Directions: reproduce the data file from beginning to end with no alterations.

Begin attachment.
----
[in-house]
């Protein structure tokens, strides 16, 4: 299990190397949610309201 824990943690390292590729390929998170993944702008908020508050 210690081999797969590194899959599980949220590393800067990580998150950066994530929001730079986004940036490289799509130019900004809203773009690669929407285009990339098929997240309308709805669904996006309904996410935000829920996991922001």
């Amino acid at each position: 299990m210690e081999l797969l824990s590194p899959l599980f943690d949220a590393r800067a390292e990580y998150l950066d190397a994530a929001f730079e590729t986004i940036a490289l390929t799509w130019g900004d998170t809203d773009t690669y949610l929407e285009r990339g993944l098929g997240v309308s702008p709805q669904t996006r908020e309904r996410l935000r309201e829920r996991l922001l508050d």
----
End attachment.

[in-house]
């Protein structure tokens, strides 16, 4: 299990190397949610309201 824990943690390292590729390929998170993944702008908020508050 210690081999797969590194899959599980949220590393800067990580998150950066994530929001730079986004940036490289799509130019900004809203773009690669929407285009990339098929997240309308709805669904996006309904996410935000829920996991922001």
């Amino acid at each position: 299990m210690e081999l797969l824990s590194p899959l599980f943690d949220a590393r800067a390292e990580y998150l950066d190397a994530a929001f730079e590729t986004i940036a490289l390929t799509w130019g900004d998170t809203d773009t690669y949610l929407e285009r990339g993944l098929g997240v309308s702008p709805q669904t996006r908020e309904r996410l935000r309201e829920r996991l922001l508050d």